JOHN EGGERS COLUMN: Do you know a veteran?
As I recently sat with a group of 20 or 30 Red Lake veterans, I was thinking about what I would say when it came to my turn to tell who I was and under what branch of the military I served. When my turn came I said I had served in the Peace Corps but my soon to be 101-year-old dad had served in the army during WWII.
Although serving in the Peace Corps is not like serving in the military, where you agree to put your life on the line for your country, I took some pride in knowing that I served my country overseas in a different capacity. The Vietnam War hadn't really kicked in yet, but it was about to, and most young men were worried about what their draft rating would be.
Remember the draft? President Franklin Roosevelt signed the Selective Training and Service Act of 1940, which created the country's first peacetime draft. All young men had to register for the draft and you were given a draft card with a rating. If you were 1-A, that meant you were immediately ready to serve. In the 1960s, most guys did not want a 1-A because that often meant Vietnam.
The Vietnam War was very much different than WWII and the Korean War. Young men and women felt it was their duty to serve in wars that were just. For many, Vietnam was too controversial. Weren't we engaged in someone's civil war? There were lots of mixed emotions. Still thousands of men and women enlisted and served and died.
In 1967, when the Vietnam War was really heating up, I had just returned from my two-year Peace Corps service and sure enough, I received my "Greetings" letter from Uncle Sam.
Because I only had one year of college remaining to complete, I went to my local draft board to appeal my case. Every county had a draft board whose duty it was to select those who were qualified to serve. I asked my draft board to hold off on my enlistment until I finished my last year of college and because I had just served two years overseas in the Peace Corps.
This made sense to them and they granted me a deferment. I completed my college work and I also obtained a job teaching in the inner city after graduation. Because inner city teaching jobs were very much needed, the superintendent of schools wrote to my draft board and I secured an occupational deferment.
I have my father's WWII uniform in a chest. Occasionally I will take it out and look at it. I feel his heavy khaki green trousers, his caps, and his jacket, size 40, my size. I am hesitant to try it on. I feel I don't have the right. I wouldn't feel right wearing a uniform that was meant to be worn by people ready to die for their country.
The idea is somewhat similar to when Mankato State College's nickname was the Indians, and every year at homecoming elaborate celebrations were held. Homecoming king and queen candidates would adorn themselves in full Indian headdresses meant to be worn by chiefs who had earned the right to wear them. I am happy to say that my alma mater was one of the first colleges in the United States to realize the inappropriateness of this ritual, did away with it and changed their name to Mavericks.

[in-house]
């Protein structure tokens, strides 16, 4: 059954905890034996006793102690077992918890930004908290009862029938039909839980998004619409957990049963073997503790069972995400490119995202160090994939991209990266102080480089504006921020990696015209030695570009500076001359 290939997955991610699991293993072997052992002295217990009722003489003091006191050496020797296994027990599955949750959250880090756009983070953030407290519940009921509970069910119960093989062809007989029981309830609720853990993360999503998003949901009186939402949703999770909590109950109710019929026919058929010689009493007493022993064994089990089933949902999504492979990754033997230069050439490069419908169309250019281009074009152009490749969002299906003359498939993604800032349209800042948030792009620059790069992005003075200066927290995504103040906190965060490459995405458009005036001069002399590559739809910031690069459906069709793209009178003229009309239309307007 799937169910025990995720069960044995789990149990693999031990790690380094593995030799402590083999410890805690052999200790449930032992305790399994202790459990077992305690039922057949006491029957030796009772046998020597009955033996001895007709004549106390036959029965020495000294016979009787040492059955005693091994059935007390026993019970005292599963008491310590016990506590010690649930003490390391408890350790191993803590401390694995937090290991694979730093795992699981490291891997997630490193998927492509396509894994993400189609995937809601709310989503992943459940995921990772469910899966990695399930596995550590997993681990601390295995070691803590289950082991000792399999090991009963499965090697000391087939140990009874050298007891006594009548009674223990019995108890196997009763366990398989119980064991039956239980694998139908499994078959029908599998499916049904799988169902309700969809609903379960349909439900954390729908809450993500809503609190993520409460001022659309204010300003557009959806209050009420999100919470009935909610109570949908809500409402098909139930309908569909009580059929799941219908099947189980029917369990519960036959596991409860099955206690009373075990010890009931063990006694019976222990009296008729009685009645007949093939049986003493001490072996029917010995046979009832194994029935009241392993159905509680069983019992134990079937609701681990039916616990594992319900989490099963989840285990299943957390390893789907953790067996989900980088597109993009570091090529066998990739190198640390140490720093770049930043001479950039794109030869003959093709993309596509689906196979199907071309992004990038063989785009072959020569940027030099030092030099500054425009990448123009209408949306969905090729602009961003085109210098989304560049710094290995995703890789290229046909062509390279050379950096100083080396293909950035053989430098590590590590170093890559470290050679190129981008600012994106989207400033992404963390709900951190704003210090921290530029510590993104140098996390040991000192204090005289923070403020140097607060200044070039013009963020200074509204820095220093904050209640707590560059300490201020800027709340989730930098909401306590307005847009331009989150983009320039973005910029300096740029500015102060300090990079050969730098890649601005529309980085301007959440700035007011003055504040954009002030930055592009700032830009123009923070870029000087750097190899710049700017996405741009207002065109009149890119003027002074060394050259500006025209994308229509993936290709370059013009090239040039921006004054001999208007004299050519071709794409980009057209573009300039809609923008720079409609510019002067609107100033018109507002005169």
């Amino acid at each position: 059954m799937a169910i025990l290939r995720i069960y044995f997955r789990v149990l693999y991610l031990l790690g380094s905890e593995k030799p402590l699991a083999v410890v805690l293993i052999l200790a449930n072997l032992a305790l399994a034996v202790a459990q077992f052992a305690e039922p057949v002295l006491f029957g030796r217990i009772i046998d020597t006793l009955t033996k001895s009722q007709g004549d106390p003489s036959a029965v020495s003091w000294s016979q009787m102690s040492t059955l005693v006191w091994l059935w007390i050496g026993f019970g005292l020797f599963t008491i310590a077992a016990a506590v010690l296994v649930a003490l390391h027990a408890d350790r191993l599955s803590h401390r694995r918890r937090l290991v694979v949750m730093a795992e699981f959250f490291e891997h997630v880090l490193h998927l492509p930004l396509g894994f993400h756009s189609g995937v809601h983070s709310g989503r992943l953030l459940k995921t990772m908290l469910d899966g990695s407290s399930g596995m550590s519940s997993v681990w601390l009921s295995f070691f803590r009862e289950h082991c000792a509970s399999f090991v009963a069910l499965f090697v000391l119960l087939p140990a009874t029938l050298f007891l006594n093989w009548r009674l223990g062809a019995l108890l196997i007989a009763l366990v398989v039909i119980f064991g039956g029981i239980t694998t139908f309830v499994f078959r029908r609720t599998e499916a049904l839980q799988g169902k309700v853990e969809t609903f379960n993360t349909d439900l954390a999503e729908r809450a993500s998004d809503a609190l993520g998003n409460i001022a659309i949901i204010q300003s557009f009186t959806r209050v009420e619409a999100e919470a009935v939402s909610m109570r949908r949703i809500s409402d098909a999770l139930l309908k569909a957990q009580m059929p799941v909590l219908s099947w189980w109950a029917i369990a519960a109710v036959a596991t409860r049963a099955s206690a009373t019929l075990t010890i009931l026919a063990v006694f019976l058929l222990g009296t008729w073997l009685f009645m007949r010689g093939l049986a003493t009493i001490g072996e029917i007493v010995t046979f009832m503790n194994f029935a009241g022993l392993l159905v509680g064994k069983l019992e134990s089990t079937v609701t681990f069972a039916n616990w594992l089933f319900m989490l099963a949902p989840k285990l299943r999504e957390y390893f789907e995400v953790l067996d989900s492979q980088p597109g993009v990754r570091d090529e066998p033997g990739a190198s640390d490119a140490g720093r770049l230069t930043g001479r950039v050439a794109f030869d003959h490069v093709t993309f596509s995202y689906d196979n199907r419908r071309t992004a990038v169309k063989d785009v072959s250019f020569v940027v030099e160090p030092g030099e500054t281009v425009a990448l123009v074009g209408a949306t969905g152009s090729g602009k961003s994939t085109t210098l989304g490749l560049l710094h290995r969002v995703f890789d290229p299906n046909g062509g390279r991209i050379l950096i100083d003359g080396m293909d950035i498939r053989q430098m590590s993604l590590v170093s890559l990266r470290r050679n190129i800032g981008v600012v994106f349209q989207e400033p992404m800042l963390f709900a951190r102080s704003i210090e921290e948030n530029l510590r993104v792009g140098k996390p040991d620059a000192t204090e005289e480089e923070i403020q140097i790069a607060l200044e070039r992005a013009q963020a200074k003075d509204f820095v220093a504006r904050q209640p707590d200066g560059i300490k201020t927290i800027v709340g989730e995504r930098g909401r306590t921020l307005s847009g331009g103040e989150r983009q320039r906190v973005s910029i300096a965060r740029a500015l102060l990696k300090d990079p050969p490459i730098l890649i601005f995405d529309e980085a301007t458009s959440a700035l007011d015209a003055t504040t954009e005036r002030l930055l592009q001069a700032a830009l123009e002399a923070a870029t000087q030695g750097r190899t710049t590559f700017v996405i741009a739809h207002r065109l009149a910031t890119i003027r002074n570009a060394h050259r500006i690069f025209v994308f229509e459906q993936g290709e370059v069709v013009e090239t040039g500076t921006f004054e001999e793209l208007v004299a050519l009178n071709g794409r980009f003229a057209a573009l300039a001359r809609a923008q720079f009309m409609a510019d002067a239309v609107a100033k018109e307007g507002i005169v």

As I listened to the veterans discuss their activities, I could not have been more proud to sit among such a distinguished group. They talked about the need to have representations at the funerals of veterans, for honor guards for powwows and graduations, parades and other functions. They reminded me that veterans aren't just about honoring the past and helping others to remember that our country is what it is largely due to the service of our military, but it is also about serving others.
From 1948 until 1973, during both peacetime and periods of conflict, men were drafted to fill vacancies in the armed forces, which could not be filled through voluntary means. The draft ended in 1973, and the U.S. converted to an all-volunteer military. There are currently about 21 million veterans in the United States, with 360,000 living in Minnesota.
I was glad to have had the opportunity to sit and meet these men and women who served all over the world, who left their homes and families for long periods of time to risk their lives, but who then came home only to continue to serve their fallen comrades and all of us as well.
Riddle: Why was the baby ant so confused? Because all his uncles were ants! There should be no confusion when it comes to recognizing the value of our veterans. We salute them.
100 percent graduation rate
A local movement is underway to ensure the area has a 100 percent high school graduation rate. Here's some tips on how you can help us achieve that goal:
1. Remind young people that one good reason for earning a high school diploma is that they will need one to enter the military.
2. When young people get involved in school, they are much more likely to graduate. Encourage kids to go out for sports, join the band, and other school activities.
John R. Eggers of Bemidji is a former university professor and area principal. He also is a writer and public speaker.